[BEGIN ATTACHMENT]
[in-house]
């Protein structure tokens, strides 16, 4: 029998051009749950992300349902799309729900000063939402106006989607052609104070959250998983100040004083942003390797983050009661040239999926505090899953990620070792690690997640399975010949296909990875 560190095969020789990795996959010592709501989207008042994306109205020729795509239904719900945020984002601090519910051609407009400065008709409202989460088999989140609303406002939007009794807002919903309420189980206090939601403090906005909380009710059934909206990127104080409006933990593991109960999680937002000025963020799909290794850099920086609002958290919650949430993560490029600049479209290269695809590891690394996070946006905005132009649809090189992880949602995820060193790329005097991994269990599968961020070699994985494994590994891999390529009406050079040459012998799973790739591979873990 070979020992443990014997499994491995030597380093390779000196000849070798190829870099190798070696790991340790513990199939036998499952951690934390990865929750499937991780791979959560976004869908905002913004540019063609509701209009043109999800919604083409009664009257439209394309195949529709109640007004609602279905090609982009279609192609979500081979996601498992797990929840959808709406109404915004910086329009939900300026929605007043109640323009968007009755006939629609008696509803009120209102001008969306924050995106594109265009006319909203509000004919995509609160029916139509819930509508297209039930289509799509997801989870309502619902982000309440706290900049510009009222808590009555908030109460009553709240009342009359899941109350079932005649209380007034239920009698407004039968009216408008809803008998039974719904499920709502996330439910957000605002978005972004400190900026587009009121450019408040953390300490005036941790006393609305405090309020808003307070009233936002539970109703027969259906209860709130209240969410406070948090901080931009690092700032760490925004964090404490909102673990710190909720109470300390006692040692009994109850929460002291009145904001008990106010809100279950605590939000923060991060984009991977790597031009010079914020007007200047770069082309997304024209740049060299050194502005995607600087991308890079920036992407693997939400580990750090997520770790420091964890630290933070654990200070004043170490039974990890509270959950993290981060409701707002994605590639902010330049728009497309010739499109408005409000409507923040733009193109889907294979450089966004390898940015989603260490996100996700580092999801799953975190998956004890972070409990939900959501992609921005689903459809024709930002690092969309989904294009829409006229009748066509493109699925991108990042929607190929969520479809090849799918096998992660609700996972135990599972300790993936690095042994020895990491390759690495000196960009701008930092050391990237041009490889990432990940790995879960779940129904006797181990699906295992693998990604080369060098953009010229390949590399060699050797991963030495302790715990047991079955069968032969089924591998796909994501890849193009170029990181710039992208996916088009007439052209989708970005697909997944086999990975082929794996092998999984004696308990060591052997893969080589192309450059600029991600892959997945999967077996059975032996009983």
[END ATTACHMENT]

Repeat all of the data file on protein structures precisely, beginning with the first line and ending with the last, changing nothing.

[in-house]
């Protein structure tokens, strides 16, 4: 029998051009749950992300349902799309729900000063939402106006989607052609104070959250998983100040004083942003390797983050009661040239999926505090899953990620070792690690997640399975010949296909990875 560190095969020789990795996959010592709501989207008042994306109205020729795509239904719900945020984002601090519910051609407009400065008709409202989460088999989140609303406002939007009794807002919903309420189980206090939601403090906005909380009710059934909206990127104080409006933990593991109960999680937002000025963020799909290794850099920086609002958290919650949430993560490029600049479209290269695809590891690394996070946006905005132009649809090189992880949602995820060193790329005097991994269990599968961020070699994985494994590994891999390529009406050079040459012998799973790739591979873990 070979020992443990014997499994491995030597380093390779000196000849070798190829870099190798070696790991340790513990199939036998499952951690934390990865929750499937991780791979959560976004869908905002913004540019063609509701209009043109999800919604083409009664009257439209394309195949529709109640007004609602279905090609982009279609192609979500081979996601498992797990929840959808709406109404915004910086329009939900300026929605007043109640323009968007009755006939629609008696509803009120209102001008969306924050995106594109265009006319909203509000004919995509609160029916139509819930509508297209039930289509799509997801989870309502619902982000309440706290900049510009009222808590009555908030109460009553709240009342009359899941109350079932005649209380007034239920009698407004039968009216408008809803008998039974719904499920709502996330439910957000605002978005972004400190900026587009009121450019408040953390300490005036941790006393609305405090309020808003307070009233936002539970109703027969259906209860709130209240969410406070948090901080931009690092700032760490925004964090404490909102673990710190909720109470300390006692040692009994109850929460002291009145904001008990106010809100279950605590939000923060991060984009991977790597031009010079914020007007200047770069082309997304024209740049060299050194502005995607600087991308890079920036992407693997939400580990750090997520770790420091964890630290933070654990200070004043170490039974990890509270959950993290981060409701707002994605590639902010330049728009497309010739499109408005409000409507923040733009193109889907294979450089966004390898940015989603260490996100996700580092999801799953975190998956004890972070409990939900959501992609921005689903459809024709930002690092969309989904294009829409006229009748066509493109699925991108990042929607190929969520479809090849799918096998992660609700996972135990599972300790993936690095042994020895990491390759690495000196960009701008930092050391990237041009490889990432990940790995879960779940129904006797181990699906295992693998990604080369060098953009010229390949590399060699050797991963030495302790715990047991079955069968032969089924591998796909994501890849193009170029990181710039992208996916088009007439052209989708970005697909997944086999990975082929794996092998999984004696308990060591052997893969080589192309450059600029991600892959997945999967077996059975032996009983």